'Comedy of Errors' review: Blurred identities clear path for laughs at Folger

By Peter Marks
Washington Post Staff Writer
Friday, February 4, 2011; C01

A funny thing happened in the play at the Folger. To be completely accurate, many funny things happen in director Aaron Posner's dandy handling of "The Comedy of Errors," Shakespeare's manic farce of inadvertent identity theft.

Any play advertising the "comedy" so boldly immediately raises the threat level to an ensemble: Get a laugh or get thee gone! With this production, Posner has made a virtue of confusion and, while implementing his usual, inventively personal take, he's remained true to the classically antic spirit of "The Comedy of Errors." And that means, yes, the cast gets those requisite laughs.

To cement the play's most urgent comic necessity - the belief that two pairs of actors can portray two sets of identical twins - Posner enlists the deft theatrical caricaturist Aaron Cromie. He creates masks for the male performers, with exaggerated cheeks, noses and ears, that at once make the twins credible and highlight eccentric aspects of their personalities.

The plot of "The Comedy of Errors" is merely meant to serve the gods of nuttiness and mayhem. No need to go into detail here, except to note that early-in-life disaster separated the higher-born pair, Antipholus of Syracuse (Darragh Kennan) and Antipholus of Ephesus (Bruce Nelson), as well as the pair who become each of their go-fers, Dromio of Syracuse (Nathan Keepers) and Dromio of Ephesus (Darius Pierce). A merry mashup occurs after the Syracusan Antipholus and Dromio arrive in Ephesus, where the natives, of course, mistake them for their Antipholus and Dromio.

You with me? Good.

But Posner isn't content with that simple degree of mischief. He creates a new prologue for "The Comedy of Errors" based on the idea that the play is being performed by a smugly constipated English troupe called the Worcestershire Mask and Wig Society, run by the smarmy Timothy Tushingham (also played by Nelson). Welcoming us to the show, Nelson's Tushingham, in modern street clothes, introduces some clips from a promotional documentary about the Mask and Wig Society that presents its members as cousins to the ridiculous types in Christopher Guest's hilarious community-theater mockumentary of 1996, "Waiting for Guffman."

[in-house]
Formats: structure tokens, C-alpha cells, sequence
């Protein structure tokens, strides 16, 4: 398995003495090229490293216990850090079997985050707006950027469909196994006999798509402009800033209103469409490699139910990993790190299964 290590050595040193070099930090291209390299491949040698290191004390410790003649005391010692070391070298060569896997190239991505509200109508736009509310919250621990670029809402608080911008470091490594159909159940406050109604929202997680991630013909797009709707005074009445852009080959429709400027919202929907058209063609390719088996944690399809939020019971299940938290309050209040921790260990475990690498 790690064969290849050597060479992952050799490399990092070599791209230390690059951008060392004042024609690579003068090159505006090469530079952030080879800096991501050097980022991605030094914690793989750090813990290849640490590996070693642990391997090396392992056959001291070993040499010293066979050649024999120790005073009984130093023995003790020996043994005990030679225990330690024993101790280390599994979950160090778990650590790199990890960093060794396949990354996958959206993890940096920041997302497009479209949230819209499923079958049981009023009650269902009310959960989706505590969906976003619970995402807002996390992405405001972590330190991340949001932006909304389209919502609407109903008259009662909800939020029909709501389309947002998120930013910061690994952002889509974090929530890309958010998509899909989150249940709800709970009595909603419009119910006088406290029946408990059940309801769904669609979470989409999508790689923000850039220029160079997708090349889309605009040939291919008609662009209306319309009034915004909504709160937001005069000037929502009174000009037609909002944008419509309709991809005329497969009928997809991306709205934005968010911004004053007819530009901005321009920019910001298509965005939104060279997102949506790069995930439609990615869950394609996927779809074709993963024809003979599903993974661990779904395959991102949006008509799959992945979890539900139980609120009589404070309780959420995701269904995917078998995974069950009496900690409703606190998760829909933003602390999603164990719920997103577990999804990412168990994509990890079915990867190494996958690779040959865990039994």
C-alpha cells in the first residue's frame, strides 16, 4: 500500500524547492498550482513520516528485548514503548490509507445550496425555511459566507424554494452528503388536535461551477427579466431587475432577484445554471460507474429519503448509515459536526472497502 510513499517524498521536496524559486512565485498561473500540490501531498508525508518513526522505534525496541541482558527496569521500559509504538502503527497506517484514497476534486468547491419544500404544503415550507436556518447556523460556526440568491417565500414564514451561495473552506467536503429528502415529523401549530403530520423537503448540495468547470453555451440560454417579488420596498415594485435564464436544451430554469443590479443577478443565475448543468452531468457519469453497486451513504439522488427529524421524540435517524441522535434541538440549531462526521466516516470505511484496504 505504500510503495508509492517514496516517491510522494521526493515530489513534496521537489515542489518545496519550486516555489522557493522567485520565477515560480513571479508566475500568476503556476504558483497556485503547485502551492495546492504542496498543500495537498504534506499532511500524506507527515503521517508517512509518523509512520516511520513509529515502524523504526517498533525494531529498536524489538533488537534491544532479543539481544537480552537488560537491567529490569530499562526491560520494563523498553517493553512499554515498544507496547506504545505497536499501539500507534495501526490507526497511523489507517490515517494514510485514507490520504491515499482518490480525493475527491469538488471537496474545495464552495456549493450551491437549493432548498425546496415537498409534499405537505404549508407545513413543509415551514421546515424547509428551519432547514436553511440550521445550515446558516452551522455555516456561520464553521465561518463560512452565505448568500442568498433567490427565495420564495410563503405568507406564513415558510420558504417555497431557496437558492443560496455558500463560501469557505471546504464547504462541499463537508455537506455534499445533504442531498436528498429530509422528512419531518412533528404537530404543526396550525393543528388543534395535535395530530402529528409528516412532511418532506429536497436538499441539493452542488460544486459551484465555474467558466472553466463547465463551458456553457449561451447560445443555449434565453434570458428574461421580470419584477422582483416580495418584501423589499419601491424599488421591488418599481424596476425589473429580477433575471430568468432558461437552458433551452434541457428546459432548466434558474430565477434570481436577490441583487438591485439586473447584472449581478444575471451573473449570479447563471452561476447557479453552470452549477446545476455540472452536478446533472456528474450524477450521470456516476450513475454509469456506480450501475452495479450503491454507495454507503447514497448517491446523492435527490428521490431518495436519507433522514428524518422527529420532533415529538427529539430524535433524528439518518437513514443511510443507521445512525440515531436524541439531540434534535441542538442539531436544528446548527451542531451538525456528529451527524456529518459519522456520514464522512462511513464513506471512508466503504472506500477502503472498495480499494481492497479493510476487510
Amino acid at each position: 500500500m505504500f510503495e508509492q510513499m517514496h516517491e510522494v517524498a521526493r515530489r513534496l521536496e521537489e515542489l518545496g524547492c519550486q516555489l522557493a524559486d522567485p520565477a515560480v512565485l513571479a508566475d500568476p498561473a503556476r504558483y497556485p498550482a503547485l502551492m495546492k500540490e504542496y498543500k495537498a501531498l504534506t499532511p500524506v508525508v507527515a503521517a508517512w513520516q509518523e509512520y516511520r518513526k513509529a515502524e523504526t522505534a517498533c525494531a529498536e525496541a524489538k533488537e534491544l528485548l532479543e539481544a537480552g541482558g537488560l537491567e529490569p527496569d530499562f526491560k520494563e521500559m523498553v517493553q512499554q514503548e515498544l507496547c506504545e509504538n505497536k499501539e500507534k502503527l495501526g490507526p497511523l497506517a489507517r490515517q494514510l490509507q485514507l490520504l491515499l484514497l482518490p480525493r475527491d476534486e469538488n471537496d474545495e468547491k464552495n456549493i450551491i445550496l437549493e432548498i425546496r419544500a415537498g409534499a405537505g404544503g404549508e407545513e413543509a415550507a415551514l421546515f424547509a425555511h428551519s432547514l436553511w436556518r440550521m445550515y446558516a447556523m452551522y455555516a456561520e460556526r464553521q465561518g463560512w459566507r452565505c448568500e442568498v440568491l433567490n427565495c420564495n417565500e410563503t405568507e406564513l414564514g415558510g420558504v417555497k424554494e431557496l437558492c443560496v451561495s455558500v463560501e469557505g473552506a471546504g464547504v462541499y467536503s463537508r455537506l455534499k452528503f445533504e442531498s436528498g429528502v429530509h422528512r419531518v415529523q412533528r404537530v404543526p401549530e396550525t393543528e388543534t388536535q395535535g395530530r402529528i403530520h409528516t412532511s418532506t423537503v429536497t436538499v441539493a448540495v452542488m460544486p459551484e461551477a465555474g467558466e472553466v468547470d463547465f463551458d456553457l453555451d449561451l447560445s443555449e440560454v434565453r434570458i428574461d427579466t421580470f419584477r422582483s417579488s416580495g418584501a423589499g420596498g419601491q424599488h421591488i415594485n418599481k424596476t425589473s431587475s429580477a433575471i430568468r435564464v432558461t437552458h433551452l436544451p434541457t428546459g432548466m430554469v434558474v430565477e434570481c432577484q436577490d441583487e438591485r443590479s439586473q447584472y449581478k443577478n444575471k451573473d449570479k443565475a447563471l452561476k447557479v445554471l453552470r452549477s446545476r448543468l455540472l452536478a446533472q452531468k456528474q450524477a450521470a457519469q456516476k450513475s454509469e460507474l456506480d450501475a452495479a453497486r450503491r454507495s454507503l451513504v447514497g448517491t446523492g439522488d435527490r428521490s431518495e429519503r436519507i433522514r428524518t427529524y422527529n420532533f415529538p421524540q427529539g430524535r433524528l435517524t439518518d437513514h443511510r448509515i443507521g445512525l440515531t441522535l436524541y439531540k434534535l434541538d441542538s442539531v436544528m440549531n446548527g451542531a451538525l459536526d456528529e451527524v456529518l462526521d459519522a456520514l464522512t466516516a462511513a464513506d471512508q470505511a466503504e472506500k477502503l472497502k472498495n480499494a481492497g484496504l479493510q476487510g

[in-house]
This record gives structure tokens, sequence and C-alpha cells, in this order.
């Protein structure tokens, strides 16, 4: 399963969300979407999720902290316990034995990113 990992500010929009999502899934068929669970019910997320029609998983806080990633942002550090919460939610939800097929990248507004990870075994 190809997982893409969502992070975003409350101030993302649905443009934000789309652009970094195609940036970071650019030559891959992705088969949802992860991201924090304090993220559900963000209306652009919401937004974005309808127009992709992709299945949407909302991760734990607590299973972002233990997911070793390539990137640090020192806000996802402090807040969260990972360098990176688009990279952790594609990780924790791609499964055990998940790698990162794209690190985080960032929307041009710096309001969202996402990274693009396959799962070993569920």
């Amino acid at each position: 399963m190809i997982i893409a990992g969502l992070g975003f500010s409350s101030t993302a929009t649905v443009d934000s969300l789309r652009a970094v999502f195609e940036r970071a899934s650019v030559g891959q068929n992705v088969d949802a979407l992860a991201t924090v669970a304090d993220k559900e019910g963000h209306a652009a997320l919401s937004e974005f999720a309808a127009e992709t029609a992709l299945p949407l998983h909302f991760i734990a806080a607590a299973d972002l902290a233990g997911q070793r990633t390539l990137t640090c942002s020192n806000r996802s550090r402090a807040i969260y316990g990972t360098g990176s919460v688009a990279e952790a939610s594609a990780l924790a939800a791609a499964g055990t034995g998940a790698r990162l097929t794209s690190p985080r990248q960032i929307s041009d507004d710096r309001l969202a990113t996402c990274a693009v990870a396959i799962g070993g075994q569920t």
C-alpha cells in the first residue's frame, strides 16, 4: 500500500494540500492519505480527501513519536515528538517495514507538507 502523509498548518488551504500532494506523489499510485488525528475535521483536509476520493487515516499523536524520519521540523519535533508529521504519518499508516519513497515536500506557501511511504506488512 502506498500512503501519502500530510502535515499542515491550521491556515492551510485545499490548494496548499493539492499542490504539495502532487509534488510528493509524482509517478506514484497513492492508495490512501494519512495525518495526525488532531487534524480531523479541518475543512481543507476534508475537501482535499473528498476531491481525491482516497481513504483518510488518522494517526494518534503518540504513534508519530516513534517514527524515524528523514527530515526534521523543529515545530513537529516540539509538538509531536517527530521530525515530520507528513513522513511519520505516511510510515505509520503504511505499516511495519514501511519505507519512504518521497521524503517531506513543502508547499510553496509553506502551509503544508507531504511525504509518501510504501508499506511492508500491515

The film is a little gem, filled with the sort of deadpan comments of the actors that are supposed to illuminate their self-aggrandizing delusions. But while the "society's" mission helps to explain Posner's use of the masks, the device provokes a question: Is the movie itself an act of sly misdirection?

Here's the slightly ill-fitting dimension. The prologue sets up the Mask and Wig Society as a joke. (One of the society's members is quoted as fatuously saying, for instance, that "The Comedy of Errors" is about "human beings being human beings the best way they know how.") The expectation is that what follows on the stage will be total ineptitude, a calamitous evening akin to the chaos in Michael Frayn's farce-within-a-farce, "Noises Off."

What we get instead is comedy of a polished order, enacted by a cast divinely assembled by Posner. Among those executing truly delightful turns are the comically graceful Keepers as Dromio of Syracuse; Kennan, portraying a lovably clueless Antipholus of Syracuse; and Rachel Zampelli, transforming the throwaway part of the town prostitute into a delicious ditz. None of these portrayals can be anticipated in the aftermath of the bloviating documentary, so the concern arises: Is it too clever by half? Though audiences get a kick out of it, I'd say it probably doesn't belong as the lead-in to a play this successful.

The successes extend to Tony Cisek's farce-appropriate set of red, orange, green and yellow doors. (Tushingham tells us the setting is supposed to look not Edwardian, but "Edwardian-ish.") Kate Turner-Walker has a grand old time with the costumes, especially the clash-conscious couture for the excitable ladies of Syracuse, Adriana and Luciana (the excellent Suzanne O'Donnell and Erin Weaver).

Nelson and Pierce prove to be winning counterpoints to Kennan and Keepers; across the board, there's a pleasing symbiosis in the efforts of this cast between the verbal jousts and the physical gags. And Jesse Terrill's accompaniment on viola and percussion contributes yet another layer of wit.

Posner has shown in many of his Folger Theatre treatments of Shakespeare - his tantalizingly magical "Macbeth" in 2008, his darkly resonant "Measure for Measure" in 2006 - that he's able to find meaningfully intellectual communion with the plays and entertainingly isolate an essence of style and sensibility for each.

Which prompts a bit of musing. Why hasn't the Shakespeare Theatre Company given this guy a shot? Not to dilute a winning formula; Posner's association with the Folger has paid off many a time. It would simply be interesting to see what this director did with Elizabethan drama on a larger scale and, presumably, even more money in the production till.

The Comedy of Errors by William Shakespeare. Directed by Aaron Posner. Set, Tony Cisek; costumes, Kate Turner-Walker; lighting, Dan Covey; original music, Jesse Terrill; sound, Nick Kourtides; masks and puppets, Aaron Cromie; dramaturg, Michele Osherow. With Stephen D'Ambrose, Catherine Flye, Matthew R. Wilson. About 2 hours 15 minutes. Through March 6 at Folger Theatre, 201 East Capitol St. SE. Call 202-544-7077 or visit www.folger.edu/theatre.

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